In verse 10, we see that she spoke to him about this “day after day.” That is sexual harassment. Joseph was dutifully going to work, and had to endure this harassment from one of his masters “day after day.” Some commentators say, “Joseph could have had it made, by saying yes,” but that is disrespectful of Joseph’s dignity as a human being made in the image of God. It would not have been good in any way, shape, or form, for Joseph to say yes. He knows this, which is why he keeps saying no, as we see in verses 8 & 10. And yet, he cannot escape the harassment.
This escalates in vs. 11, where it says, “One day, however, when Joseph went into the house to do his work…” Again, Joseph was there to work. But this day, Potiphar’s wife sexually assaulted him. Thankfully, she was not successful and Joseph managed to escape. Most victims of sexual assault are not able to escape, regardless of their gender.
The next part is very familiar to us from the situations we are hearing about in the news. In vs. 13, once she realized that she would be found out for what she had done, she publicly lied about what happened. In this case, in vs. 14 and 17, she falsely accused Joseph of rape. Lying about committing sexual misconduct or violence can take many forms. Most of the time, people lie by saying that nothing happened. Both denying that it happened when it did, and falsely accusing someone of doing it are wrong. We will learn in a month what God expects from someone who commits sexual misconduct or violence when we read about David and Bathsheba. God expects us to admit the truth about what happened and to repent. God expects us to take responsibility for what we did. What we learn from this story is that lying about it is wrong no matter what form the lie takes.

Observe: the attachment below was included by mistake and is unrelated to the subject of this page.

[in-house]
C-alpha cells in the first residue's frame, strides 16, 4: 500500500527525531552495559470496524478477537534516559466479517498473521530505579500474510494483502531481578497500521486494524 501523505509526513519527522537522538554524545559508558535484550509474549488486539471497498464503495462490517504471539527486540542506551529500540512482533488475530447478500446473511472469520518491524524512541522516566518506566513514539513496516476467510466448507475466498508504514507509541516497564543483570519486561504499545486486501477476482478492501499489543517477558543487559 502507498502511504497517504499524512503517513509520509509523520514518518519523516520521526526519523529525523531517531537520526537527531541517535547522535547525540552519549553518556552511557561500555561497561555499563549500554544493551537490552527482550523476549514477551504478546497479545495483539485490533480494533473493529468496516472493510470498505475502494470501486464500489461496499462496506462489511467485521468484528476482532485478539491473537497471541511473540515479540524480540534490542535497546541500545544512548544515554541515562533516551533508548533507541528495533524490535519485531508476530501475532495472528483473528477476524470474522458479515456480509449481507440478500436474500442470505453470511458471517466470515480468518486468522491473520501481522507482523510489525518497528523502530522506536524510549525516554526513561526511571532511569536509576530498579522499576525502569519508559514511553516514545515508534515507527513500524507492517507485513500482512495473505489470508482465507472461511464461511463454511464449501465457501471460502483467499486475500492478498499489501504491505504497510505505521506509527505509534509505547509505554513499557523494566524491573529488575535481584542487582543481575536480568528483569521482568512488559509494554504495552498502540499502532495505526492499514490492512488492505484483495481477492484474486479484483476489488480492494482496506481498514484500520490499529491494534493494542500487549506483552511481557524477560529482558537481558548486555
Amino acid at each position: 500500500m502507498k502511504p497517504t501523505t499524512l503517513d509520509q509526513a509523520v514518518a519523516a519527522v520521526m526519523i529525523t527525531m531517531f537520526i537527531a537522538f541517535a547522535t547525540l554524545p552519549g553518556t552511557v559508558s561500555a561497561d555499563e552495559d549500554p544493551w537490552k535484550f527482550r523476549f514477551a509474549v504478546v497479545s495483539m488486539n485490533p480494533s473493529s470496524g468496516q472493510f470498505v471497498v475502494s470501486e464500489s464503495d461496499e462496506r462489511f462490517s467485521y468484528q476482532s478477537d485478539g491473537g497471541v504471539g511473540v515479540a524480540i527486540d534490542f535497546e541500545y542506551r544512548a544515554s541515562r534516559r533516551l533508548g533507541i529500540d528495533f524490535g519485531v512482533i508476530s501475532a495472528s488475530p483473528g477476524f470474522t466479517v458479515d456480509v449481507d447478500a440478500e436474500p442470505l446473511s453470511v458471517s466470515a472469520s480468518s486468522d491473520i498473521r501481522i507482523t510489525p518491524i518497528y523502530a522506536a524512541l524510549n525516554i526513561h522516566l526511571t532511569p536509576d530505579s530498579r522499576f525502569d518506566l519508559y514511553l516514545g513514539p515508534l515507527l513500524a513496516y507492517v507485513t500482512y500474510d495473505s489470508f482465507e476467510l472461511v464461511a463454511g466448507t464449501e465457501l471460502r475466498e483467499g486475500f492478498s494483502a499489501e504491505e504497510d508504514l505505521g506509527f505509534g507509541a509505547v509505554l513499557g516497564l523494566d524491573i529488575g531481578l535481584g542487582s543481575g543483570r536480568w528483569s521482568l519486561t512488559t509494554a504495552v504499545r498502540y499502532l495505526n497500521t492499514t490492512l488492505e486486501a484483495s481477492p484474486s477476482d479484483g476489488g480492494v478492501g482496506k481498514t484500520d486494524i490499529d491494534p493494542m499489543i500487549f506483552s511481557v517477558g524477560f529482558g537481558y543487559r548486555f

The last part of this story that I want to highlight is the result of Potiphar’s wife’s lie. She was the one in power. Joseph was a slave. He had no power. He had no voice. In fact, when she lied to Potiphar about this, Potiphar didn’t even ask Joseph what happened. He just sent Joseph to prison. Joseph, as the victim, ends up getting punished. This is very similar to the problem that we’ve been having in our society, which is that victims of sexual misconduct and violence have traditionally had no voice. When they tried to speak up no one believed them. And in fact, those who spoke up were punished.
It’s like the story of Emmett Till, a 14-year-old African American who was lynched for being accused of “offending” a white woman. The people who lynched him were acquitted.
It’s like the story of the young white woman who falsely accused 2 black Sacred Heart University football players of rape. At her conviction, one of the football players said, “I did nothing wrong but everything in my life has been altered because of this.”
It’s like the story of Kristine Blasey Ford who has accused Brett Kavanaugh of sexual assault. She has had to flee from her home with her family because of death threats.
It’s like the story of a teenager who the CBC called L. whose rape case was deemed unfounded over twenty years ago. She suffered terribly in the aftermath of her trauma. It’s like the countless number of people, both in the news and not, whose lives have been devastated or taken by situations of sexual misconduct or violence. What’s happening now is that many, many people are saying, “That’s wrong.” It’s not just women; it’s people. People are saying, “This needs to change.” And it is, slowly, but, hopefully surely. L.’s case was reopened and her abuser was convicted. Investigators said that they have learned a lot in the last twenty years about the way that trauma victims talk about their experiences. This was one factor that led to this case being the first to go from unfounded to closed with a conviction.